“They were organised and we were not.”

Posted on October 18, 2011 by

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The following is a section of a speech to the House of Commons by Andy Burnham (Labour MP for Leigh). He quotes from police testimonies of the time, and merely hints at the scale of the joint police and government operation to pin the blame on ordinary football fans for one of the greatest working class tragedies of recent decades.

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In the House of Lords, there are files containing the original personal statements of police officers who witnessed these terrible events at first hand. They are hard to read, so distressing are the scenes they describe. One in particular stands out, and I have it with me this evening. It is the handwritten statement of police constable No. 227 from Woodseats police station. These are his recollections of the crucial moments just after 3 pm on 15 April 15 1989:

“I realised at that time that a great tragedy had occurred. I began to feel myself being overcome with emotion, but soon realised that I would be of no use to anyone if I felt sorry for myself. I was assisted out of the terracing and onto the pitch. I saw several officers wandering about in a dazed and confused state. Some were crying and some simply sat on the grass. Members of the public were running about with boarding ferrying people from the pitch to the far end of the ground.”

PC 227’s words evoke the haunting TV images that people were later to see replayed time and again. There can be little doubt of their sincerity, but they are not the only words on the page. Attached to the top right corner of the statement is a note from a senior officer. It reads:

“Last 2 pages require amending. These are his own feelings. He also states that PCs were sat down crying when the fans were carrying the dead and injured. This shows they were organised and we were not. Have the PC re-write the last 2 pages excluding the points mentioned.”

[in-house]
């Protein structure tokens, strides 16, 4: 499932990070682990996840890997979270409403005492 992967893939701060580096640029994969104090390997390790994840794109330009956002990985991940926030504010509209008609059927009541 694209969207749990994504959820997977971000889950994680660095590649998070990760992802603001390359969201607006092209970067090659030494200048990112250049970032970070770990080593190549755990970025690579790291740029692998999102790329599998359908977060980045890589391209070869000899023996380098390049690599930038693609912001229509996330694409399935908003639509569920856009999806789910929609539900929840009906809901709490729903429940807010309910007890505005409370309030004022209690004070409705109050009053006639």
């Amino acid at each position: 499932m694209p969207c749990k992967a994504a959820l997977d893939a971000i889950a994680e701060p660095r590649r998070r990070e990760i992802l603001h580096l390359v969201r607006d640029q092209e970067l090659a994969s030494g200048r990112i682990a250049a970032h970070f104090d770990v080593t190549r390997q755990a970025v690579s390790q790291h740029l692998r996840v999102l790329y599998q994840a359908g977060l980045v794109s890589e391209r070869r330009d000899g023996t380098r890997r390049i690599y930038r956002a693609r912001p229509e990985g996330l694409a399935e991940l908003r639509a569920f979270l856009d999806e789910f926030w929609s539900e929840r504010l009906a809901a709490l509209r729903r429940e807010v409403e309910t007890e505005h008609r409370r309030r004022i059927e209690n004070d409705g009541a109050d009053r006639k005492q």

In the cold light of 2011, those are truly shocking words. They go to the heart of the untold story of Hillsborough. The unforgettable words

“they were organised and we were not”

transport us straight back to a very different time: an era of “them and us”, when football supporters were considered to be the “enemy within”. It is as though the officer was describing a battle for supremacy between two sides rather than the immediate aftermath of a terrible tragedy.

I do not think that it is widely understood that the personal statements of police officers were collected and amended in that way, outside the normal procedures. That is why the panel’s work and its report are so important. They will mean that the rest of the country will finally see what the Hillsborough families were up against, and what they have known for years. PC 227’s statement was not the only one that was amended. Many more were, in order to portray events in a certain way, removing references to police failure on the day such as the lack of proper radio communications.

Hillsborough belonged to an entirely different era, predating the Freedom of Information Act, when public bodies held all the power. As a result, it is still not known who was responsible for the efforts to amend statements, the level at which that was endorsed in the South Yorkshire police, and the extent to which the then Government supported the police strategy of blaming the supporters. I say this not to make a political point. This is crucial to understanding how and why the police case against the supporters came to gather such potency, pre-empting the public inquiry.

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Read more of last night’s debate here.

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Posted in: Football